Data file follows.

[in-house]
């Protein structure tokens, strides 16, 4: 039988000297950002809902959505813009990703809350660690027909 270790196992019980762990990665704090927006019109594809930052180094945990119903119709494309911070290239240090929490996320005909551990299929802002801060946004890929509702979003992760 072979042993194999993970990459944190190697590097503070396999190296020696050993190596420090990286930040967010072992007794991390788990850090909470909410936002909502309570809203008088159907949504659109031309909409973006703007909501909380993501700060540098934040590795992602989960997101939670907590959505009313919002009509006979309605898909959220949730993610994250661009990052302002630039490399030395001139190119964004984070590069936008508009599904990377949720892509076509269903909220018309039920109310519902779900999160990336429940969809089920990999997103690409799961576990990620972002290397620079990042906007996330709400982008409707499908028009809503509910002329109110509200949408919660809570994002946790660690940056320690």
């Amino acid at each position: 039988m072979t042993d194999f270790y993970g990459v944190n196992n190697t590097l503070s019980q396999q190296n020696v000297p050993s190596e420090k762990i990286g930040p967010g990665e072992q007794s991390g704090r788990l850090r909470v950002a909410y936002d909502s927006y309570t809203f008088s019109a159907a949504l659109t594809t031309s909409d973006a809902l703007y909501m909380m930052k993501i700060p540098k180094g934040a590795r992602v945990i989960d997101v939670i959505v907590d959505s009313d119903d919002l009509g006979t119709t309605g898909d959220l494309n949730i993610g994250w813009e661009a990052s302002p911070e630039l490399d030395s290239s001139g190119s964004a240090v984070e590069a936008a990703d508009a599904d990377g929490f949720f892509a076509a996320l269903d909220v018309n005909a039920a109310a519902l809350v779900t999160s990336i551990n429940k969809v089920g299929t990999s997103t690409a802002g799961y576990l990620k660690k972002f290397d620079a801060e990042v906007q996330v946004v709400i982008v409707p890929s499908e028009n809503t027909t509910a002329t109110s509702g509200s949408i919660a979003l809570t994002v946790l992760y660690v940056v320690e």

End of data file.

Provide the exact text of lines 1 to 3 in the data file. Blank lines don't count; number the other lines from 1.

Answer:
[in-house]
């Protein structure tokens, strides 16, 4: 039988000297950002809902959505813009990703809350660690027909 270790196992019980762990990665704090927006019109594809930052180094945990119903119709494309911070290239240090929490996320005909551990299929802002801060946004890929509702979003992760 072979042993194999993970990459944190190697590097503070396999190296020696050993190596420090990286930040967010072992007794991390788990850090909470909410936002909502309570809203008088159907949504659109031309909409973006703007909501909380993501700060540098934040590795992602989960997101939670907590959505009313919002009509006979309605898909959220949730993610994250661009990052302002630039490399030395001139190119964004984070590069936008508009599904990377949720892509076509269903909220018309039920109310519902779900999160990336429940969809089920990999997103690409799961576990990620972002290397620079990042906007996330709400982008409707499908028009809503509910002329109110509200949408919660809570994002946790660690940056320690």
């Amino acid at each position: 039988m072979t042993d194999f270790y993970g990459v944190n196992n190697t590097l503070s019980q396999q190296n020696v000297p050993s190596e420090k762990i990286g930040p967010g990665e072992q007794s991390g704090r788990l850090r909470v950002a909410y936002d909502s927006y309570t809203f008088s019109a159907a949504l659109t594809t031309s909409d973006a809902l703007y909501m909380m930052k993501i700060p540098k180094g934040a590795r992602v945990i989960d997101v939670i959505v907590d959505s009313d119903d919002l009509g006979t119709t309605g898909d959220l494309n949730i993610g994250w813009e661009a990052s302002p911070e630039l490399d030395s290239s001139g190119s964004a240090v984070e590069a936008a990703d508009a599904d990377g929490f949720f892509a076509a996320l269903d909220v018309n005909a039920a109310a519902l809350v779900t999160s990336i551990n429940k969809v089920g299929t990999s997103t690409a802002g799961y576990l990620k660690k972002f290397d620079a801060e990042v906007q996330v946004v709400i982008v409707p890929s499908e028009n809503t027909t509910a002329t109110s509702g509200s949408i919660a979003l809570t994002v946790l992760y660690v940056v320690e």